The genre is struggling to produce young talent. You’ve got a few stars in their early 20s such as Baby Keem and Lil Baby trying to influence the genre the same ways in which their forefathers did. However, with Baby’s “It’s Only Me” album underwhelming most listeners and Keem taking time in between dropping albums, there’s often months of waiting in between quality songs.

Many of the artists associated with rap itself, namely Young Thug, 21 Savage, Drake, J Cole, Tyler, the Creator, Kendrick Lamar, Ye, Andre 3000 and Lil Wayne are several albums, or in some cases, decades into their careers. They don’t experience the same hunger or desire to blow up on the charts as they may have earlier on, and are instead venturing into musical experimentation.

Look no further than Post Malone’s “Austin,” Drake’s “Honestly Nevermind” or Kendrick Lamar’s “Mr. Morale and The Bigsteppers.”

This brings us to our final point: commercialization. Rap becoming the most popular genre may have been more of a curse than a blessing. If we rewind to the genre’s roots, you’ll see that rap originated and grew its niche audience by giving the once considered voiceless a platform.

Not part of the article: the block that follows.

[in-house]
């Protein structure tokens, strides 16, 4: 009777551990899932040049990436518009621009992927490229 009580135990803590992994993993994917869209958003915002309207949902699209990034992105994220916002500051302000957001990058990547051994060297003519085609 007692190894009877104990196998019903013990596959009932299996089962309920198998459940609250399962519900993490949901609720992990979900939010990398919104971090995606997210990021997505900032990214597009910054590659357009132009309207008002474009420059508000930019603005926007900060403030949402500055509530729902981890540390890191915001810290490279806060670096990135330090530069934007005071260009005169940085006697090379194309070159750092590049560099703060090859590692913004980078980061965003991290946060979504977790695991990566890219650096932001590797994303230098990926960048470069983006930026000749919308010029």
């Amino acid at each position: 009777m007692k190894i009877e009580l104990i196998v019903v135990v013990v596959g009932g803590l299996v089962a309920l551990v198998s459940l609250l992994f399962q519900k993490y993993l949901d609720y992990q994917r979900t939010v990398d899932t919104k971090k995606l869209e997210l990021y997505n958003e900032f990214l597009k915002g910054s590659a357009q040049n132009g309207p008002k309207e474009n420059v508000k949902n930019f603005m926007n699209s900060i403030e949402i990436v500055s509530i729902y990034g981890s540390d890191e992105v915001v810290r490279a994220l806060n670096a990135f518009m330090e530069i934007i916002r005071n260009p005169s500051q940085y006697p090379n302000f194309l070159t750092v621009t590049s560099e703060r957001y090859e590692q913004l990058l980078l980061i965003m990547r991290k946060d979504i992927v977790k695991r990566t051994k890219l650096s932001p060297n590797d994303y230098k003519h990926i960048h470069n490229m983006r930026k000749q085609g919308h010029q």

In its natural state, rap is a testament to the very lives and experiences it attempts to showcase via the struggles and injustices its lyrics are often centered around.

Nas’ 1994 “Illmatic” is a quintessential example of this style of storytelling, and is one of the artists who is indirectly responsible for rap’s eventual introduction into commercialization.